John Dingell, longest-serving congressman, dies at 92

John Dingell, longest-serving congressman, dies at 92
Former Rep. John Dingell, D-Mich., speaks at an event marking the 50th anniversary of Medicare and Medicaid on Capitol Hill in Washington, Wednesday, July 29, 2015. (File/AP Photo/Susan Walsh) (Source: Susan Walsh)

(Gray News) - Former Rep. John Dingell Jr., the longest-serving member of Congress with a tenure of nearly 60 years as a lawmaker, passed away Thursday at the age of 92, The Washington Post reported.

Dingell entered hospice care after a cancer diagnosis, The Detroit News reported. He was diagnosed with prostate cancer that had spread and decided not to seek treatment.

His wife, Rep. Debbie Dingell, who succeeded him in representing Michigan’s 12th District, was not at the State of the Union address on Tuesday because she was at her husband’s side.

She announced, “I am home with John and we have entered a new phase. He is my love and we have been a team for nearly 40 years. I will be taking each day as it comes. We thank people for their friendship and support and ask for prayers and privacy during this difficult time.”

He had been previously hospitalized in September over what his family said was a heart attack.

Dingell served in the House of Representatives as a Democrat from 1955 until his retirement in 2015.

When he first joined Congress, Dwight D. Eisenhower was president. When he retired, Barack Obama was in the Oval Office. In all, he served with 11 presidents and 11 Speakers of the House.

His father, John Dingell Sr., also served in Congress. In fact, Dingell was elected to the 84th Congress in a special election to succeed his late father, and, at age 29, was the youngest member serving at the time.

In all, the Dingells - John Sr., John Jr. and Debbie - have represented Michigan in Congress for 85 years.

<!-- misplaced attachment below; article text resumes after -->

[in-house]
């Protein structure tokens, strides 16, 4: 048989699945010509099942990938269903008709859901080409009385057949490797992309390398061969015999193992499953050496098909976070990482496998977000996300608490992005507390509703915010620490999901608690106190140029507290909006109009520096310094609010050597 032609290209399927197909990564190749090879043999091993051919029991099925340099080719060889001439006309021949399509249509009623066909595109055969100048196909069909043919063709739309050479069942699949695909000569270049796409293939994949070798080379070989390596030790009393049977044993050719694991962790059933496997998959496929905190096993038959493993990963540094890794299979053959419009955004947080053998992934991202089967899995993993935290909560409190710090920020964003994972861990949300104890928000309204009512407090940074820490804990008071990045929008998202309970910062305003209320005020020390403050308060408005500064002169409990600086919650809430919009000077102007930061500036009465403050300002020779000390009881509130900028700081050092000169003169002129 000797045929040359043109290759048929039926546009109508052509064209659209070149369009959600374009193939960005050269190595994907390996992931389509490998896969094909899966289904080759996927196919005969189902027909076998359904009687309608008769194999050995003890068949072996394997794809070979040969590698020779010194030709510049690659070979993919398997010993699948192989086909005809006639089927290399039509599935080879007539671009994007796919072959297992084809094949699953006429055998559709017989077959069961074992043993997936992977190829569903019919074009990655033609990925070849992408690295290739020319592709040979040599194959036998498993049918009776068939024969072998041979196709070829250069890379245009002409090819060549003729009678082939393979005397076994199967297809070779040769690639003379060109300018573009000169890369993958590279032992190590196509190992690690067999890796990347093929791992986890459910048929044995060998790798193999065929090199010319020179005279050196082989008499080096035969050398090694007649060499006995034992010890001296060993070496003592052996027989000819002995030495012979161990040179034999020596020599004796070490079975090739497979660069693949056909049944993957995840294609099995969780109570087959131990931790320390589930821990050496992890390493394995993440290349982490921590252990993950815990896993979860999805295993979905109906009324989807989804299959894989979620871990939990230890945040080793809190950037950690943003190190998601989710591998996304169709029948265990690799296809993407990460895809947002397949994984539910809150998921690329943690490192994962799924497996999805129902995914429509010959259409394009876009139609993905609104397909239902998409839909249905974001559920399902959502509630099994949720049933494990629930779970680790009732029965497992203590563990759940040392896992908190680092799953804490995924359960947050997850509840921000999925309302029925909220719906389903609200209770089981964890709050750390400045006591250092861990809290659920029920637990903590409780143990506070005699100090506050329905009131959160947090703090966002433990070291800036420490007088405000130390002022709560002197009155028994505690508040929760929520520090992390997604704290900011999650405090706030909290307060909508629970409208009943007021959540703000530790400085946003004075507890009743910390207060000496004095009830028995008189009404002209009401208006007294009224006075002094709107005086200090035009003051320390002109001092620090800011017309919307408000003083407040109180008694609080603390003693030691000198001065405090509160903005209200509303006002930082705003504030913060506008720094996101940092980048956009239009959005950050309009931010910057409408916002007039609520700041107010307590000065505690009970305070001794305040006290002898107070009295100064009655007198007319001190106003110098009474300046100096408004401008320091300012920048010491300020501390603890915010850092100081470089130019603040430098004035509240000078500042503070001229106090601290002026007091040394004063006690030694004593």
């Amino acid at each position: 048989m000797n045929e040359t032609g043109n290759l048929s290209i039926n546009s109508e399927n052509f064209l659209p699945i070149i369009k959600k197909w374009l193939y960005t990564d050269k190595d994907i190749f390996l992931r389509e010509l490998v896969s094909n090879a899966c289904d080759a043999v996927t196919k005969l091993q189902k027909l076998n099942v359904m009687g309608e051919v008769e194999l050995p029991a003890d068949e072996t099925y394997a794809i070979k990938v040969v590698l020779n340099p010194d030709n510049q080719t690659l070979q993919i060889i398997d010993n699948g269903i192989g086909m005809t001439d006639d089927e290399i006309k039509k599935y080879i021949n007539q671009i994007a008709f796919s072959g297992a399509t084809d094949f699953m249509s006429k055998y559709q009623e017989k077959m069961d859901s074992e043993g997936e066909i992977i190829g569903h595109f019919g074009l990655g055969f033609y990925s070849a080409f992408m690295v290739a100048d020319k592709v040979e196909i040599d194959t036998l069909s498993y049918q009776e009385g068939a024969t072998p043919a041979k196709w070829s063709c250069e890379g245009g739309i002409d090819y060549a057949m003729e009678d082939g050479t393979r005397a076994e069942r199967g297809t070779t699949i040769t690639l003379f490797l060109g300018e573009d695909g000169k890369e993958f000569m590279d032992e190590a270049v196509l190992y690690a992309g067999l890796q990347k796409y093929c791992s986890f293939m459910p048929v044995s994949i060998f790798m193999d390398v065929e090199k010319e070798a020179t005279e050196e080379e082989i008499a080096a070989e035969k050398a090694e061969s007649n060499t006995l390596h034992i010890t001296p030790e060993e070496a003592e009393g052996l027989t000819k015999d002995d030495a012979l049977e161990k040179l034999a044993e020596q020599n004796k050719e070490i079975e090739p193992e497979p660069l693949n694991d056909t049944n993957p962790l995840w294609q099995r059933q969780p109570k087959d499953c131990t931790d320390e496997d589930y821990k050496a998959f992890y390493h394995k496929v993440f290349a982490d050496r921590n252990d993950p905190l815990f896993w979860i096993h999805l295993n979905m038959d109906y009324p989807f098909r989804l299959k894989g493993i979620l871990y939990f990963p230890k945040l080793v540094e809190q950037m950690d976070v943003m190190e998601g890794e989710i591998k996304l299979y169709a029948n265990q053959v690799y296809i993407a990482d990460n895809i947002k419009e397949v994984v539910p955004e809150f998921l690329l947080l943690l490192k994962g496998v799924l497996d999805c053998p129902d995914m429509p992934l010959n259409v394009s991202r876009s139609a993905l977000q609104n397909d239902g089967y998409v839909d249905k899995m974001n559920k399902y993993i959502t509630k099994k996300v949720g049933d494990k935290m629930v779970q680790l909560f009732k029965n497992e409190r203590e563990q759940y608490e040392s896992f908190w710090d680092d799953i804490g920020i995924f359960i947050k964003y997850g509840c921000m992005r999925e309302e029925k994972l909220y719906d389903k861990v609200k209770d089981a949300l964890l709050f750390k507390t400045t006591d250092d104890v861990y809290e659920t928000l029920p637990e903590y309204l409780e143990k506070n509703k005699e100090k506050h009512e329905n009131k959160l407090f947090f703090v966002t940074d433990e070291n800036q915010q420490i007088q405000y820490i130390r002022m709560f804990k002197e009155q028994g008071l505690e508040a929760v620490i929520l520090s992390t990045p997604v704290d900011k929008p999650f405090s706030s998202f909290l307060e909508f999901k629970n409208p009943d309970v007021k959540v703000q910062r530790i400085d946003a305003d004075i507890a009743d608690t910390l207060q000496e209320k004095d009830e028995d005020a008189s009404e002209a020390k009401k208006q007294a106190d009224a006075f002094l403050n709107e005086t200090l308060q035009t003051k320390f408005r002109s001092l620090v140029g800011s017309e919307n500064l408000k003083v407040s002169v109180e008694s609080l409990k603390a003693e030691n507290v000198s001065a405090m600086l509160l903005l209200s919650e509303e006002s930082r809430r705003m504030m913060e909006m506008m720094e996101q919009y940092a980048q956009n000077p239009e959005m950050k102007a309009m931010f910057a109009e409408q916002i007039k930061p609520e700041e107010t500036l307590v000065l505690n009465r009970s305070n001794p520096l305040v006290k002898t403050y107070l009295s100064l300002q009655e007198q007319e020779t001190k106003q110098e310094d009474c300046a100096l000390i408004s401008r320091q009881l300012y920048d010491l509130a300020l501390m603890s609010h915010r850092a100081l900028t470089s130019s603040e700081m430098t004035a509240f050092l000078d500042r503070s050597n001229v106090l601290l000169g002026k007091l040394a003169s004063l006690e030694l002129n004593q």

Dingell served in Congress 21,572 days - or 59 years, 22 days - taking over the longest-serving Congressman title from Robert C. Byrd of West Virginia in 2013, according to the historian of the U.S. House of Representatives. He cast 28,551 votes in the House chamber.

Dingell fought for landmark pieces of legislation, from civil rights legislation in the 1960s, to environmental legislation in the 1970s, as well as healthcare throughout his career, from Medicare to the Affordable Care Act. These noteworthy issues were cited as the reasons Dingell was awarded the Presidential Medal of Freedom by Obama in 2014.

He joined the Energy and Commerce Committee in 1957, serving on the group 21,178 days - or 57 years, 11 months, 25 days, until he left the committee upon his retirement in 2015. Dingell Jr. chaired this committee from 1981 to 1995, and from 2007 to 2009. During his time on the committee, he oversaw legislation dealing with the environment, telecommunications and the auto industry.

Dingell had a successful political career, winning 30 elections by an average of 73 percent of the vote, the House historian said.

Born in Colorado Springs, CO, on July 8, 1926, he attended Capitol Page School in Washington, DC, and Georgetown Preparatory School in Garrett Park, MD.

He served as a House page from 1938 to 1945. He also served in the U.S. Army from 1944 to 1946.

Dingell graduated from Georgetown University Law School in 1952 before entering private practice. He worked as a research assistant for Circuit Judge Theodore Levin before becoming an assistant prosecuting attorney in Wayne County, MI.

Despite his health problems, Dingell kept his eyes on current events and provided commentary via his Twitter page - for instance providing a snarky comment about former Starbucks CEO Howard Schultz’s potential White House bid and throwing cold water on Starbucks’ supposed popularity.

He had often been critical of the current president, calling him an “idiot” recently over the government shutdown.

Dingell also offered tips to the newest members of Congress in January, dispensing timeless advice he received in 1955, back when he was a freshman congressman.

“For the next six months, you’re going to wonder how the hell you got here," he tweeted. "Then one day you’ll come on to the House floor, look around, and wonder how in the hell all the other fools got here.”

A book of his was published in December, “The Dean: The Best Seat in the House.”

Copyright 2019 Gray Television Group, Inc. All rights reserved.